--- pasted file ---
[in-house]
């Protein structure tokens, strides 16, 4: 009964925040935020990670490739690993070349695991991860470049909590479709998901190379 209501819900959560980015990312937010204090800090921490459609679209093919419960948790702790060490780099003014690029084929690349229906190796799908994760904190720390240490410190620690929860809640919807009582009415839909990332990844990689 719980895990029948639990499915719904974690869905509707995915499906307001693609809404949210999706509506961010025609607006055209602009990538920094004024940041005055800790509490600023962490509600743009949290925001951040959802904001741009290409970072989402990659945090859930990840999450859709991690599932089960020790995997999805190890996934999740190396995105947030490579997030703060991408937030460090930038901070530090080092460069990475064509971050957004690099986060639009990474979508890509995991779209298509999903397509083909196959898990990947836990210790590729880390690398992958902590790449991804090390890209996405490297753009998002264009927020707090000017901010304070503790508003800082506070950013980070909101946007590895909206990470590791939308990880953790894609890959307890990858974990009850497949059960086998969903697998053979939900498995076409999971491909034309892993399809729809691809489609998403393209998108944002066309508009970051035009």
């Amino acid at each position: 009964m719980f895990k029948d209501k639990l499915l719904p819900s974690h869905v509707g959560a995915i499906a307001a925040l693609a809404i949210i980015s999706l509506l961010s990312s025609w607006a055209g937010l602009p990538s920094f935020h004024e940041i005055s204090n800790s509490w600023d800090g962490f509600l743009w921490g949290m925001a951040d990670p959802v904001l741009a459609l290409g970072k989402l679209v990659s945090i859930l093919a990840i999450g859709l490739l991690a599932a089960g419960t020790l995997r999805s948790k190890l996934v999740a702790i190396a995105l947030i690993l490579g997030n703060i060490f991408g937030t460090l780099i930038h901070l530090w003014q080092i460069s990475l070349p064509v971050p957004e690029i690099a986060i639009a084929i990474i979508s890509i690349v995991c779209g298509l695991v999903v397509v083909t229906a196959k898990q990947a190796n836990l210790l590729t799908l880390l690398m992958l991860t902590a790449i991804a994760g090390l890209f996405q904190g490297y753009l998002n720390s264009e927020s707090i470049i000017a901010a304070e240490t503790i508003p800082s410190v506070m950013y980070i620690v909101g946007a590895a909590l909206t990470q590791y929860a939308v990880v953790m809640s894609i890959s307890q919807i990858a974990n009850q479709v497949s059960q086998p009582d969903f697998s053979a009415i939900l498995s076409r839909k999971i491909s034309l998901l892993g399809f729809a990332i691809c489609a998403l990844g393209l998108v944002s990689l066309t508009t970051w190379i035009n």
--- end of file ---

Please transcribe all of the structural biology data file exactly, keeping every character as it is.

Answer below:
[in-house]
């Protein structure tokens, strides 16, 4: 009964925040935020990670490739690993070349695991991860470049909590479709998901190379 209501819900959560980015990312937010204090800090921490459609679209093919419960948790702790060490780099003014690029084929690349229906190796799908994760904190720390240490410190620690929860809640919807009582009415839909990332990844990689 719980895990029948639990499915719904974690869905509707995915499906307001693609809404949210999706509506961010025609607006055209602009990538920094004024940041005055800790509490600023962490509600743009949290925001951040959802904001741009290409970072989402990659945090859930990840999450859709991690599932089960020790995997999805190890996934999740190396995105947030490579997030703060991408937030460090930038901070530090080092460069990475064509971050957004690099986060639009990474979508890509995991779209298509999903397509083909196959898990990947836990210790590729880390690398992958902590790449991804090390890209996405490297753009998002264009927020707090000017901010304070503790508003800082506070950013980070909101946007590895909206990470590791939308990880953790894609890959307890990858974990009850497949059960086998969903697998053979939900498995076409999971491909034309892993399809729809691809489609998403393209998108944002066309508009970051035009």
């Amino acid at each position: 009964m719980f895990k029948d209501k639990l499915l719904p819900s974690h869905v509707g959560a995915i499906a307001a925040l693609a809404i949210i980015s999706l509506l961010s990312s025609w607006a055209g937010l602009p990538s920094f935020h004024e940041i005055s204090n800790s509490w600023d800090g962490f509600l743009w921490g949290m925001a951040d990670p959802v904001l741009a459609l290409g970072k989402l679209v990659s945090i859930l093919a990840i999450g859709l490739l991690a599932a089960g419960t020790l995997r999805s948790k190890l996934v999740a702790i190396a995105l947030i690993l490579g997030n703060i060490f991408g937030t460090l780099i930038h901070l530090w003014q080092i460069s990475l070349p064509v971050p957004e690029i690099a986060i639009a084929i990474i979508s890509i690349v995991c779209g298509l695991v999903v397509v083909t229906a196959k898990q990947a190796n836990l210790l590729t799908l880390l690398m992958l991860t902590a790449i991804a994760g090390l890209f996405q904190g490297y753009l998002n720390s264009e927020s707090i470049i000017a901010a304070e240490t503790i508003p800082s410190v506070m950013y980070i620690v909101g946007a590895a909590l909206t990470q590791y929860a939308v990880v953790m809640s894609i890959s307890q919807i990858a974990n009850q479709v497949s059960q086998p009582d969903f697998s053979a009415i939900l498995s076409r839909k999971i491909s034309l998901l892993g399809f729809a990332i691809c489609a998403l990844g393209l998108v944002s990689l066309t508009t970051w190379i035009n």